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Apple and the value of standards
By Scott Bradner, Network World, 01/23/06
There has been a lot of whining in the press and the entertainment business about Apple these days. They're whining about Apple refusing to add music encoded in Windows Media Player to its iTunes store, enable its iPod players to play such music and license its FairPlay digital rights management system to the makers of other portable music players. There is even legislation pending in France that would ban the sale of iPods and the use of iTunes if Apple does not relent. This controversy and Skype's use of a propriety VoIP protocol are two good examples why standards are not always seen by companies as being in their best interest.
I'm a big fan of standards. I have worked in the IETF for more than 15 years trying to define Internet-related standards. I strongly believe that standards can vastly expand the market for a technology. A perfect example is twisted-pair Ethernet (aka 10Base-T). There was a minuscule market for Ethernet-over-copper-wires before the IEEE ratified the 10Base-T standard. That market exploded after the ratification.
Standards are also very good for consumers. They foster competition and can reduce prices. The price of twisted-pair interfaces dropped precipitously after the 10Base-T ratification because of competition and the cost savings from larger production runs, and integration and miniaturization of electronics. That did drive profit margins way down but, for the vendors that could adapt, raised sales and total profits.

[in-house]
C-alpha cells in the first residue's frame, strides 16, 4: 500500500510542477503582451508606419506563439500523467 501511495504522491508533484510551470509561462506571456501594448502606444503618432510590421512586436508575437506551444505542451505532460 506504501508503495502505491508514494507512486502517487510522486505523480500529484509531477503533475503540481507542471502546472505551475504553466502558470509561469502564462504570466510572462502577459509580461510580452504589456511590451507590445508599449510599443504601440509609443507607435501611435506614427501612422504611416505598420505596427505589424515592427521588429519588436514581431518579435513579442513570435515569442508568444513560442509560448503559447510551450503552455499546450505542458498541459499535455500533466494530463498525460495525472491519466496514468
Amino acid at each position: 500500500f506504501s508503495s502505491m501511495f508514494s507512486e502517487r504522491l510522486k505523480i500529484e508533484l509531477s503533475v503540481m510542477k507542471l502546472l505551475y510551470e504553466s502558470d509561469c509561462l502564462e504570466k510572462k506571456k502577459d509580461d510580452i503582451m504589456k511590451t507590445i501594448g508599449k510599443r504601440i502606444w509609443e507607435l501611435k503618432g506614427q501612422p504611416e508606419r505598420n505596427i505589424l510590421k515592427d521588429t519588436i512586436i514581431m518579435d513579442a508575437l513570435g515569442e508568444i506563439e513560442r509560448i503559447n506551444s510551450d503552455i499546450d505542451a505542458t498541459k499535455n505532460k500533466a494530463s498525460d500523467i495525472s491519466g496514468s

Apple is a strong believer in standards. It is a significant participant in the IETF and quickly adopts IETF and other standards in most areas. So why not in DRM?
Voluntary standards work when multiple vendors decide to use them and there is a general balance in the marketplace for a product. Multiple vendors have decided to use the Microsoft DRM, but there is nowhere near a general balance in the current market for portable music players. Thus it is premature for Apple to consider adopting a standard or making its player interoperable with the DRM systems other players use. The fact that there is no generally accepted open DRM standard for use on music players complicates the picture still more.
There is a generally accepted open standard for VoIP, but Skype has chosen to not use it. The IETF's Session Initiation Protocol is being used by almost all VoIP vendors and most standards organizations including the International Telecommunication Union's telecommunications standards division. But there isn't a general balance in the marketplace, because Skype has cornered the hype and mind-set in the peer-to-peer VoIP space.
I expect that both the mind share and market share of Apple music players and Skype VoIP will have to drop significantly before either adopts standards-based solutions. Regulations, such as the French legislation requiring that downloaded music be able to be played on any player, may speed things up. But I expect Apple might just be willing to call France's bluff and agree to deprive the French of their iPods while neatly putting the blame on the French government.
Disclaimer: Harvard has been known to set the standard for the higher-ed industry in a number of areas, but the above exploration is my own.
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